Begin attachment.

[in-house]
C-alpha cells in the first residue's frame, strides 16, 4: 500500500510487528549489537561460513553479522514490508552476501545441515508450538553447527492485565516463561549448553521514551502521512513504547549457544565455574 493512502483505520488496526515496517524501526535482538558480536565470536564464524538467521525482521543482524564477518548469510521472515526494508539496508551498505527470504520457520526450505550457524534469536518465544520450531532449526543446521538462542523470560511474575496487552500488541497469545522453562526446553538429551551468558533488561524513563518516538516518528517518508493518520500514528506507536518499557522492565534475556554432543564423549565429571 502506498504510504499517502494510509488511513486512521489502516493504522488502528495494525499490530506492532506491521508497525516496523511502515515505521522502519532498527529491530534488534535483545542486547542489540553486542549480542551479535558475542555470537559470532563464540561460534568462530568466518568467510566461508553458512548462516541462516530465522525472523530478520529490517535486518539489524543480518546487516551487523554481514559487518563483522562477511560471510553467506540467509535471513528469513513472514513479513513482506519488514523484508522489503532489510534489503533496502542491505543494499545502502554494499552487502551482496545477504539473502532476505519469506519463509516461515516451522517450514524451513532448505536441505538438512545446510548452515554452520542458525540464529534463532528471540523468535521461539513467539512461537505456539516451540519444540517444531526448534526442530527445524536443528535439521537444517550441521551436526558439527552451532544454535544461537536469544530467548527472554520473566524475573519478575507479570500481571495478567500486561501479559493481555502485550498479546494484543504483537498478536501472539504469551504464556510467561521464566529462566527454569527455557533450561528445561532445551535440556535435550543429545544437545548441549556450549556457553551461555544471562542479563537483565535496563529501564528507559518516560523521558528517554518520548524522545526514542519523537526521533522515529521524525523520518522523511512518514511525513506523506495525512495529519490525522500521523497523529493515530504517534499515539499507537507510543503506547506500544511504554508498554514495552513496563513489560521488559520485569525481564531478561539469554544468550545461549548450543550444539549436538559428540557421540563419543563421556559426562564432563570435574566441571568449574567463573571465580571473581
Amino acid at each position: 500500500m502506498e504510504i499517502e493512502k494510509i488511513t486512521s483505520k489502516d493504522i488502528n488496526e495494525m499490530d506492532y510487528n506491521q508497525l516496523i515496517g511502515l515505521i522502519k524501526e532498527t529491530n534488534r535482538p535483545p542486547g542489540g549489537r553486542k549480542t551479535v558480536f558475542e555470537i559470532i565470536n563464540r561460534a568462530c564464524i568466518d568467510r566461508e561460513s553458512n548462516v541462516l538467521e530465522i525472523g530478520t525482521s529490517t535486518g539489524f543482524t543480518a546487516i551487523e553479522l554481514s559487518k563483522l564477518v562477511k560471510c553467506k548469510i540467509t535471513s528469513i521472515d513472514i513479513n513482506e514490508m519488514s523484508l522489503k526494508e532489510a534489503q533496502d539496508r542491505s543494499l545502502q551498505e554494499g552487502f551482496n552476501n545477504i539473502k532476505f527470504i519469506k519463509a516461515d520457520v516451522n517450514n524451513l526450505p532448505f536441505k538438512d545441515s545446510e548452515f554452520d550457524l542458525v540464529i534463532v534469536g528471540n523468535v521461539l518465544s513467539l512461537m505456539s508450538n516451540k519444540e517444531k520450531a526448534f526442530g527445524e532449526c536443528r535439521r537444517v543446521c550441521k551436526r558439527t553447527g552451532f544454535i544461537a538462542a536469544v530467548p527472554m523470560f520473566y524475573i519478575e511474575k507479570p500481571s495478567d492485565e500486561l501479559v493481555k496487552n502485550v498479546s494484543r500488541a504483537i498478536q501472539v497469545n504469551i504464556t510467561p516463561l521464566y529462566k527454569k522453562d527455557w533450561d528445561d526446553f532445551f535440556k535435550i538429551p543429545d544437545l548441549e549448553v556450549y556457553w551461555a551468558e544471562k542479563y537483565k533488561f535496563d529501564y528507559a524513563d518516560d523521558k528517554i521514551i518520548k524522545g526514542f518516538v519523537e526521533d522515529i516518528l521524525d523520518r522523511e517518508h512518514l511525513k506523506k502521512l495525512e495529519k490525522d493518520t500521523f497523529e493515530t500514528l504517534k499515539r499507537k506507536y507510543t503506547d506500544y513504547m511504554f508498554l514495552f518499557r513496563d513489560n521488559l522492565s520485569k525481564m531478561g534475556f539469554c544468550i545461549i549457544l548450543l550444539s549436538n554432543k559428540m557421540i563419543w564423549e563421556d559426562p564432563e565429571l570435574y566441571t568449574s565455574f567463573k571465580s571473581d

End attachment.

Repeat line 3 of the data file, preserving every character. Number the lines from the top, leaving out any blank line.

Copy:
Amino acid at each position: 500500500m502506498e504510504i499517502e493512502k494510509i488511513t486512521s483505520k489502516d493504522i488502528n488496526e495494525m499490530d506492532y510487528n506491521q508497525l516496523i515496517g511502515l515505521i522502519k524501526e532498527t529491530n534488534r535482538p535483545p542486547g542489540g549489537r553486542k549480542t551479535v558480536f558475542e555470537i559470532i565470536n563464540r561460534a568462530c564464524i568466518d568467510r566461508e561460513s553458512n548462516v541462516l538467521e530465522i525472523g530478520t525482521s529490517t535486518g539489524f543482524t543480518a546487516i551487523e553479522l554481514s559487518k563483522l564477518v562477511k560471510c553467506k548469510i540467509t535471513s528469513i521472515d513472514i513479513n513482506e514490508m519488514s523484508l522489503k526494508e532489510a534489503q533496502d539496508r542491505s543494499l545502502q551498505e554494499g552487502f551482496n552476501n545477504i539473502k532476505f527470504i519469506k519463509a516461515d520457520v516451522n517450514n524451513l526450505p532448505f536441505k538438512d545441515s545446510e548452515f554452520d550457524l542458525v540464529i534463532v534469536g528471540n523468535v521461539l518465544s513467539l512461537m505456539s508450538n516451540k519444540e517444531k520450531a526448534f526442530g527445524e532449526c536443528r535439521r537444517v543446521c550441521k551436526r558439527t553447527g552451532f544454535i544461537a538462542a536469544v530467548p527472554m523470560f520473566y524475573i519478575e511474575k507479570p500481571s495478567d492485565e500486561l501479559v493481555k496487552n502485550v498479546s494484543r500488541a504483537i498478536q501472539v497469545n504469551i504464556t510467561p516463561l521464566y529462566k527454569k522453562d527455557w533450561d528445561d526446553f532445551f535440556k535435550i538429551p543429545d544437545l548441549e549448553v556450549y556457553w551461555a551468558e544471562k542479563y537483565k533488561f535496563d529501564y528507559a524513563d518516560d523521558k528517554i521514551i518520548k524522545g526514542f518516538v519523537e526521533d522515529i516518528l521524525d523520518r522523511e517518508h512518514l511525513k506523506k502521512l495525512e495529519k490525522d493518520t500521523f497523529e493515530t500514528l504517534k499515539r499507537k506507536y507510543t503506547d506500544y513504547m511504554f508498554l514495552f518499557r513496563d513489560n521488559l522492565s520485569k525481564m531478561g534475556f539469554c544468550i545461549i549457544l548450543l550444539s549436538n554432543k559428540m557421540i563419543w564423549e563421556d559426562p564432563e565429571l570435574y566441571t568449574s565455574f567463573k571465580s571473581d